Over the Easter break, one of the more cultured things I did was to visit a typewriter exhibition. In complete honesty, the typewriters were pretty captivating, with tens of lovingly restored American, British, French and Swiss models dating from the 1870s onwards.
Apart from admiring the handiwork of makers such as Hermes, Oliver, Remington and Underwood, it was a great opportunity to compare and contrast their features at close quarters. What surprised me was the sheer variety of mechanisms to type letters onto paper prior to mass production. Some were the result of patent infringement avoidance rather than any noticeable design progress, but many were the products of some highly innovative minds – a great example being the unusual Lambert 1, designed by Frank Lambert, reputedly over a seventeen-year period (take a look at http://www.typewritermuseum.org/collection/index.php3?machine=lambert&cat=ks).
Of course, mass production quickly led to design standardisation, with ease of production and maintenance often winning the battle over ease of use. For example, the QWERTY keyboard (devised in 1874 by Sholes & Glidden), is not the most efficient layout from a typist's perspective, but was designed to ensure that the most commonly used letters were as far away from each other as possible, to minimise the chance of type bars clashing together.
What was interesting to see was how many of those very same design decisions have been sweated over decades later in our digital age. For example, there's the debate over the merits of curved versus straight keyboards. Indeed, Blackberry's characteristic curved keyboards are strangely reminiscent of the Williams 1 or the Imperial A or B. There were innovations such as the noiseless typewriter, which apparently wasn't that popular initially, not simply because it wasn't actually noiseless. And one factor that user interface designers have since come to recognise is that many people like the somewhat reassuring clickety clack of the keys.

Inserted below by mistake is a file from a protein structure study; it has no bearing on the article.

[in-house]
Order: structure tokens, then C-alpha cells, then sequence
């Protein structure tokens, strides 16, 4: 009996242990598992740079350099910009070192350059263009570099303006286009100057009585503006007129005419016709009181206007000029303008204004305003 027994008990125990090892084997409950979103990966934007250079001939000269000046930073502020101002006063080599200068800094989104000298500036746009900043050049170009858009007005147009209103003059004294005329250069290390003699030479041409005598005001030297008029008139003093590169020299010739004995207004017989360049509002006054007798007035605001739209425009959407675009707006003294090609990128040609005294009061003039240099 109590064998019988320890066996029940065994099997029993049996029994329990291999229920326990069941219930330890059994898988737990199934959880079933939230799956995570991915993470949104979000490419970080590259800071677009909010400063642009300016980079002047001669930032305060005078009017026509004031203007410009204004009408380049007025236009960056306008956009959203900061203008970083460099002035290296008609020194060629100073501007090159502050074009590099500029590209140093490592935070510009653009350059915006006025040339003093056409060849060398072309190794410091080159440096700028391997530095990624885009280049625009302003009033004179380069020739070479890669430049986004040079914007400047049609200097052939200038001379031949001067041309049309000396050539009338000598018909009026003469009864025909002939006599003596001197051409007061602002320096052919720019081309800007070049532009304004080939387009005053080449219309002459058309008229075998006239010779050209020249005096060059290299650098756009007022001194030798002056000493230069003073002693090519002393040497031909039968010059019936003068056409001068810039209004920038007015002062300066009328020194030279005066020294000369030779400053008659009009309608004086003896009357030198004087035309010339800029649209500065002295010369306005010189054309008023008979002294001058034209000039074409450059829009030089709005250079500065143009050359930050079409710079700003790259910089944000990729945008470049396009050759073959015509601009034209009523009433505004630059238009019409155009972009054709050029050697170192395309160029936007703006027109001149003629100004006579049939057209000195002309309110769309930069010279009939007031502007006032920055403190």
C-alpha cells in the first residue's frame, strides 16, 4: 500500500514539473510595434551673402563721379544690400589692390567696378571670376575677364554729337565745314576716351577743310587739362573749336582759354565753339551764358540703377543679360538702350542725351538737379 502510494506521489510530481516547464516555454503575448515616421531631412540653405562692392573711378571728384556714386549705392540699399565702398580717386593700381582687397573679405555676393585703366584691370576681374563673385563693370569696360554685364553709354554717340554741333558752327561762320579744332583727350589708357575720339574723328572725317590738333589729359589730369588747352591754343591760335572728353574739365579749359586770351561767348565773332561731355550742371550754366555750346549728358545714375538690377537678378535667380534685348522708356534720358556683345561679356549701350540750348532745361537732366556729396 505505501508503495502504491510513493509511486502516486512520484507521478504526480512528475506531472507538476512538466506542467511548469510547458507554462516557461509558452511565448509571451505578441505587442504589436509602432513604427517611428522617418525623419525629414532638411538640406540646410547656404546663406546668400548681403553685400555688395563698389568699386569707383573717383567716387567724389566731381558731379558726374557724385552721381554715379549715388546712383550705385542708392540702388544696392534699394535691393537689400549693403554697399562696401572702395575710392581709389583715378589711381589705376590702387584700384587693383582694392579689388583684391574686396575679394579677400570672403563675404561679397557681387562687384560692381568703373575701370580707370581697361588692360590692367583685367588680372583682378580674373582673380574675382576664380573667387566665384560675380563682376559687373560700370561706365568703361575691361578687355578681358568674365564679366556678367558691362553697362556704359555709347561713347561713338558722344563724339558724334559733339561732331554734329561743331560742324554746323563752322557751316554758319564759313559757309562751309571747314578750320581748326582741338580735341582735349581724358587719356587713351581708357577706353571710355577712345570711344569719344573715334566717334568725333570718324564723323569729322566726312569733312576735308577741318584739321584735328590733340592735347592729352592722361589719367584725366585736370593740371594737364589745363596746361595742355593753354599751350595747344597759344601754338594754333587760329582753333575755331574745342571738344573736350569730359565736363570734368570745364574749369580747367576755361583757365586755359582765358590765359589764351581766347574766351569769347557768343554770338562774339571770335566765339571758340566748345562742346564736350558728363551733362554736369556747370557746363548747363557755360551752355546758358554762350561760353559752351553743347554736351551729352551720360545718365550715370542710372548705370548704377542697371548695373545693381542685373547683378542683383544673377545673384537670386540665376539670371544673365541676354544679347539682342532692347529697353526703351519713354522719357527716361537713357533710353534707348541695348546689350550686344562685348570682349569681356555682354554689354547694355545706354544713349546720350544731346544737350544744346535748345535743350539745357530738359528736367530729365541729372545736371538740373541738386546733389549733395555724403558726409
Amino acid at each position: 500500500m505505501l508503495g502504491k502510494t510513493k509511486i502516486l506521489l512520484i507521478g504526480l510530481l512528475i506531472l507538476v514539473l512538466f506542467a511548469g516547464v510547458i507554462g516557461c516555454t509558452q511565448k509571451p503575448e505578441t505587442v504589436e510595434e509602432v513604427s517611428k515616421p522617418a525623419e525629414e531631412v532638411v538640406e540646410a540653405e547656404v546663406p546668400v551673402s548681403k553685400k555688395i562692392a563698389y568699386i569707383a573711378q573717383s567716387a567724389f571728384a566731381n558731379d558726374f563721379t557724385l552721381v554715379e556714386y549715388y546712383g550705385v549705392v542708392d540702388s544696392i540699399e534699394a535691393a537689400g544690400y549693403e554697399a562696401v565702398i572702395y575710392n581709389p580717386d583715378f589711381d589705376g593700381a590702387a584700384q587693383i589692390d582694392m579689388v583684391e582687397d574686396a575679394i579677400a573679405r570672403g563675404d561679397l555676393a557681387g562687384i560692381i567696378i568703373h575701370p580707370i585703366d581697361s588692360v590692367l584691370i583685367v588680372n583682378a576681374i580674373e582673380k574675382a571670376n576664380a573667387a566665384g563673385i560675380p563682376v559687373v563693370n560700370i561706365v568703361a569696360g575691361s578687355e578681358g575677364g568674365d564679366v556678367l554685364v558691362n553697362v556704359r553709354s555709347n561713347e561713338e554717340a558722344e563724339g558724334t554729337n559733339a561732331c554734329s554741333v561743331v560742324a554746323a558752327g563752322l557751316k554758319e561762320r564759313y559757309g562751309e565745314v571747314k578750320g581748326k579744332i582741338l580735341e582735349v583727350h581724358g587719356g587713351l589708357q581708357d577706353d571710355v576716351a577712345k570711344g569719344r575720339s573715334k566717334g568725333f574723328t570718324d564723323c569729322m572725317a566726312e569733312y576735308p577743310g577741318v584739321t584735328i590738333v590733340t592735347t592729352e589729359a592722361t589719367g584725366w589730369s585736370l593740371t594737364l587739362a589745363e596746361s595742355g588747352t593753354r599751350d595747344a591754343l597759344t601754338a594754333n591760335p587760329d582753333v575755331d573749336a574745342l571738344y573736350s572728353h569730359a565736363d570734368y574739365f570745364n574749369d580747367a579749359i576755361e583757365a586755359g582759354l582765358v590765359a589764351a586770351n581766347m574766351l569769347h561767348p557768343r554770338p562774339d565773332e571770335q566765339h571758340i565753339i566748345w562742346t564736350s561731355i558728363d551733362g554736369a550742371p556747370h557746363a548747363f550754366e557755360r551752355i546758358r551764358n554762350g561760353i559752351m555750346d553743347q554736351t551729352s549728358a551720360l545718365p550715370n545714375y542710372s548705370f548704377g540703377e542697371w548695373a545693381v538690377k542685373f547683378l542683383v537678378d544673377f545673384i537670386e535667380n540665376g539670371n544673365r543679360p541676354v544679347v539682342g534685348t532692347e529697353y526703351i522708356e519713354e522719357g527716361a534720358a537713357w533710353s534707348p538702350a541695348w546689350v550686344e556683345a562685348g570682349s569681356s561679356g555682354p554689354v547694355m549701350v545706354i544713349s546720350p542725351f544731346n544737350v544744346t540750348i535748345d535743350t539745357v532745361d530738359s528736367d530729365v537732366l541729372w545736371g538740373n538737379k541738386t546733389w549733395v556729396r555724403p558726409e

In the age of the 'pocket computer', let alone portable computer, when many will have never used an electric typewriter let alone a manual version, it is easy to forget how strong our links to the mechanical process still are. There's the language – for example, the 'shift' key refers to the action of shifting the print carriage to print uppercase letters or different symbols. And the fonts we use are another enduring link to the past. I realised that I rarely deviate from Times New Roman, developed for the Times of London by the Monotype Corporation under Stanley Morris in 1931. Meanwhile, much official correspondence is still wedded to Courier New, created by Howard Kettler for IBM in 1955.
The progress from mechanical to electric typewriters, and from there to modern computers, is utterly irrefutable. However, returning to slouch in front of my laptop (no slouching possible on the manual versions if you hoped to see what you were writing) there are one or two advantages to the manual versions that spring to mind. They required no electricity, were relatively easy to fix, involved no software licenses debatably, all relevant design considerations today. Whilst the cost of initial purchase was undeniably steep (a Remington cost around $100 when the average wage of the operator was in the region of $5 a week), when it came to changing the ribbon, I wonder whether people felt quite as out of pocket as I do when replacing a branded printer cartridge? And was the process of fixing the odd type lever jam ever as odious as some automatic software updates?
Though I won't be trading my laptop for a manual typewriter just yet (my typewriting is far too error-prone!), covetable machines they are, and with perhaps more relevance to today's design dilemmas than you might initially think.